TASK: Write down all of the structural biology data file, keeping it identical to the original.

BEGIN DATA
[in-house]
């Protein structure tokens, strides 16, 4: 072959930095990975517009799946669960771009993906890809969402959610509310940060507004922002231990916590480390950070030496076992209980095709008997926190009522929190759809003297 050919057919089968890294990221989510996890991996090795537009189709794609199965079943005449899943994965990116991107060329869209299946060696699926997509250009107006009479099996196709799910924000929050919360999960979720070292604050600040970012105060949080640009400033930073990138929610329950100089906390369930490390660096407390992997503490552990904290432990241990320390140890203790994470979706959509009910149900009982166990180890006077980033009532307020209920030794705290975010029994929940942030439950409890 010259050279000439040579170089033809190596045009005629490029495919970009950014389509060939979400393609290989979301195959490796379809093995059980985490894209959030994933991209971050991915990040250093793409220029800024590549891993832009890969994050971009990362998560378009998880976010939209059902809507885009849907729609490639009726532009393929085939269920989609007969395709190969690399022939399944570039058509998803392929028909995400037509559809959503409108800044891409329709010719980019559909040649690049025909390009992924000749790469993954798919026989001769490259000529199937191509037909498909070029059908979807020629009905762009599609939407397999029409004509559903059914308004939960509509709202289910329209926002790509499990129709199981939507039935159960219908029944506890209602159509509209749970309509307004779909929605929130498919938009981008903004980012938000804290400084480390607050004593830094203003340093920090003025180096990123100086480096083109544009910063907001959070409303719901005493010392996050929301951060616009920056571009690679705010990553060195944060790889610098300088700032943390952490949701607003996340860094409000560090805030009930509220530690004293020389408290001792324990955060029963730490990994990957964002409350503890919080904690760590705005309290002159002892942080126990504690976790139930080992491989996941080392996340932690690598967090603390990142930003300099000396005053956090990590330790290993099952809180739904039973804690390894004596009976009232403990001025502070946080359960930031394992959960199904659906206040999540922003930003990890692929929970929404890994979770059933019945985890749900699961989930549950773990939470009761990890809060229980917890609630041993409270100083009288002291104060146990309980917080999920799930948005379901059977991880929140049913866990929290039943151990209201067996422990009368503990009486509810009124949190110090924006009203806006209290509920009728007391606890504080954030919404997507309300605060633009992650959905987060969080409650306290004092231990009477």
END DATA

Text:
[in-house]
């Protein structure tokens, strides 16, 4: 072959930095990975517009799946669960771009993906890809969402959610509310940060507004922002231990916590480390950070030496076992209980095709008997926190009522929190759809003297 050919057919089968890294990221989510996890991996090795537009189709794609199965079943005449899943994965990116991107060329869209299946060696699926997509250009107006009479099996196709799910924000929050919360999960979720070292604050600040970012105060949080640009400033930073990138929610329950100089906390369930490390660096407390992997503490552990904290432990241990320390140890203790994470979706959509009910149900009982166990180890006077980033009532307020209920030794705290975010029994929940942030439950409890 010259050279000439040579170089033809190596045009005629490029495919970009950014389509060939979400393609290989979301195959490796379809093995059980985490894209959030994933991209971050991915990040250093793409220029800024590549891993832009890969994050971009990362998560378009998880976010939209059902809507885009849907729609490639009726532009393929085939269920989609007969395709190969690399022939399944570039058509998803392929028909995400037509559809959503409108800044891409329709010719980019559909040649690049025909390009992924000749790469993954798919026989001769490259000529199937191509037909498909070029059908979807020629009905762009599609939407397999029409004509559903059914308004939960509509709202289910329209926002790509499990129709199981939507039935159960219908029944506890209602159509509209749970309509307004779909929605929130498919938009981008903004980012938000804290400084480390607050004593830094203003340093920090003025180096990123100086480096083109544009910063907001959070409303719901005493010392996050929301951060616009920056571009690679705010990553060195944060790889610098300088700032943390952490949701607003996340860094409000560090805030009930509220530690004293020389408290001792324990955060029963730490990994990957964002409350503890919080904690760590705005309290002159002892942080126990504690976790139930080992491989996941080392996340932690690598967090603390990142930003300099000396005053956090990590330790290993099952809180739904039973804690390894004596009976009232403990001025502070946080359960930031394992959960199904659906206040999540922003930003990890692929929970929404890994979770059933019945985890749900699961989930549950773990939470009761990890809060229980917890609630041993409270100083009288002291104060146990309980917080999920799930948005379901059977991880929140049913866990929290039943151990209201067996422990009368503990009486509810009124949190110090924006009203806006209290509920009728007391606890504080954030919404997507309300605060633009992650959905987060969080409650306290004092231990009477």